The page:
Step back in time and join a bustling community where people, animals, objects, and daily routines are exactly the same as they were over 150 years ago.
Soar high above Conner Prairie in a helium-filled balloon, and learn how manned flight moved from dream to reality.
Immerse yourself in Hoosier life during the Civil War and enlist to help defend the state from Confederate General John Hunt Morgan and his raiders.
Live like a Lenape Indian as you toss a tomahawk, climb inside a wigwam, and try your hand at fur trading in Conner Prairie’s earliest historical area.
Step inside the barn of a real working farm, where you can feed, pet, and play with livestock, while learning from their caretakers.
Enter one of Indiana's first brick homes where you can discover the story of William Conner and how Indiana's history changed here.
Connect with nature and play freely in a 4-story treehouse surrounded by special activity areas where guests of all ages can dig in and have fun.
Design a new invention, fly a plane, and create an electrical circuit in this fun ever-changing indoor exhibit that celebrates innovation in Indiana.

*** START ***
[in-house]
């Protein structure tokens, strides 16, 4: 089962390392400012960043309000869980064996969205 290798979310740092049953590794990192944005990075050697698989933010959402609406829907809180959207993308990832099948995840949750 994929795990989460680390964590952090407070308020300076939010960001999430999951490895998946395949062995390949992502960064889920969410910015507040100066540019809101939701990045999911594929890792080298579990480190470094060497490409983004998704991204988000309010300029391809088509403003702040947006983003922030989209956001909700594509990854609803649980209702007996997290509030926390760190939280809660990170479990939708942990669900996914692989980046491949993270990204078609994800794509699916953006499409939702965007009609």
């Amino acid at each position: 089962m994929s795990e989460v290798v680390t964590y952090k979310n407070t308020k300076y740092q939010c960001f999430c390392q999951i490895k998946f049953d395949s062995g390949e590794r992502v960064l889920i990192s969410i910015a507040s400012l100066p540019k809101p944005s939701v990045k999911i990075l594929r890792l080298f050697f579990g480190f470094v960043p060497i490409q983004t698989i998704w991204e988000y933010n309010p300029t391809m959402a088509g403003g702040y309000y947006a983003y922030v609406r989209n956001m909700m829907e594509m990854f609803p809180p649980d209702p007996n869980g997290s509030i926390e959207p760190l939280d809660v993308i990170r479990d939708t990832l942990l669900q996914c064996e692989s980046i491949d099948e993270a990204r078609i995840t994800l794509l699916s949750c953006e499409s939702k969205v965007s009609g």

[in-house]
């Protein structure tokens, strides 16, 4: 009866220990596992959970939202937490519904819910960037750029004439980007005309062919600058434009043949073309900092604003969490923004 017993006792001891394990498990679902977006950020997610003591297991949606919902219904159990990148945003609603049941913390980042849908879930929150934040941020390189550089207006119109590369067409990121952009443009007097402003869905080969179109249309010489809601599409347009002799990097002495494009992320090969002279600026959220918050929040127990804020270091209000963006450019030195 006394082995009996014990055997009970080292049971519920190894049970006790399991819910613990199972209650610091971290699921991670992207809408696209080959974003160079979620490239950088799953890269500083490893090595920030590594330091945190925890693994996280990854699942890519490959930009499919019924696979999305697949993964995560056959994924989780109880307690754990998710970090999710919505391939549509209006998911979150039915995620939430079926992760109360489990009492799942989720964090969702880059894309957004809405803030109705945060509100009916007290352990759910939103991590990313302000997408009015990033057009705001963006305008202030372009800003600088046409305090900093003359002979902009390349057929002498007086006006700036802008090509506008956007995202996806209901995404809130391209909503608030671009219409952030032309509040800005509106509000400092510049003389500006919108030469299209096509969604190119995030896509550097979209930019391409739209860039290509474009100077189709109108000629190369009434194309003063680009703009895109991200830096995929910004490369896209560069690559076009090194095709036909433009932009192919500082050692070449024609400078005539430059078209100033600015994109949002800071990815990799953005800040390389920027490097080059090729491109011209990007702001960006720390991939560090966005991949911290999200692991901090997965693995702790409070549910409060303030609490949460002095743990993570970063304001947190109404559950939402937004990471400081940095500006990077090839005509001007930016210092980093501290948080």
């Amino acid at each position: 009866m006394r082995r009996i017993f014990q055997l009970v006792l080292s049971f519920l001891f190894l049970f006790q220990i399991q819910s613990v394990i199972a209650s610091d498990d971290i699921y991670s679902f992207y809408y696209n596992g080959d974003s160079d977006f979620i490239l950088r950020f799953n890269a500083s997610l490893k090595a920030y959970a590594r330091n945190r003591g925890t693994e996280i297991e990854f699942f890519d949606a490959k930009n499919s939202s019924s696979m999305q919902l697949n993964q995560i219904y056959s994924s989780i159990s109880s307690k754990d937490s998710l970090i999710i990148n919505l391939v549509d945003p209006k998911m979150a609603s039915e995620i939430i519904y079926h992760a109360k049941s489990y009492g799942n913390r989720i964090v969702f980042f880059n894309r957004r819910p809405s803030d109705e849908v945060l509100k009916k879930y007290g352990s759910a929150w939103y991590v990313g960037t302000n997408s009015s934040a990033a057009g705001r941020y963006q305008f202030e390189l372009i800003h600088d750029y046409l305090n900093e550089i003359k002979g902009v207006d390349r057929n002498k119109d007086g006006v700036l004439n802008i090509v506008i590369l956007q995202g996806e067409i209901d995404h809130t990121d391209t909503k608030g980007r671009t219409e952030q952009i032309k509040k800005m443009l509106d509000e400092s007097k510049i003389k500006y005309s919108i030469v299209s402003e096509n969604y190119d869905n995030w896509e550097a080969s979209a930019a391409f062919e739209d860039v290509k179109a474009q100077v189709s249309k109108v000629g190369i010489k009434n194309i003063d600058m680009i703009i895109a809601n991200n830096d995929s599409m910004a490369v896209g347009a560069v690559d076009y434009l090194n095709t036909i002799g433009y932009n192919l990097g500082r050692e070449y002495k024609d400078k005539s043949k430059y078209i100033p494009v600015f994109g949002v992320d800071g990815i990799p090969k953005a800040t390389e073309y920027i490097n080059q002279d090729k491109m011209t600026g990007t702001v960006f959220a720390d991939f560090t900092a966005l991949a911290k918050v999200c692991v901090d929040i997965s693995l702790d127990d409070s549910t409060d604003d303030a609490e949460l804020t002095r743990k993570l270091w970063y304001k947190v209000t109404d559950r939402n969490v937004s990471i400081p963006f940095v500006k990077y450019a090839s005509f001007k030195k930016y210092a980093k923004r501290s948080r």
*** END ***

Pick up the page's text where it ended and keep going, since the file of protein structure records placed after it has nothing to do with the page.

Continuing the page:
Show the world your creativity and make a unique take-home project in an exciting indoor craft area.
Create, climb, explore, play, and pretend in a one-of-a-kind indoor play area perfect for kids through the age of 8.
Every Saturday this September guests can experience the premiere of Black Pioneers: Roberts Settlement in Prairietown that is part exhibition and part live interpretation. In this exceptional addition to our museum theater, interpretation and exhibition programming, you'll hear the courageous story of free people of color who emigrated to Hamilton County from North Carolina in the 1830s. The play focuses on their moment of arrival to their newly purchased land in the northwest section of Hamilton County.
Interactive exhibit elements include video with historic images from Roberts Settlement families, interspersed with images from current Roberts Settlement descendants. You'll even have a chance to talk directly with an interpreter about the settlement's history and explore maps, timelines, and historical papers, to learn about the experience of free people of color moving west in the early 19th century.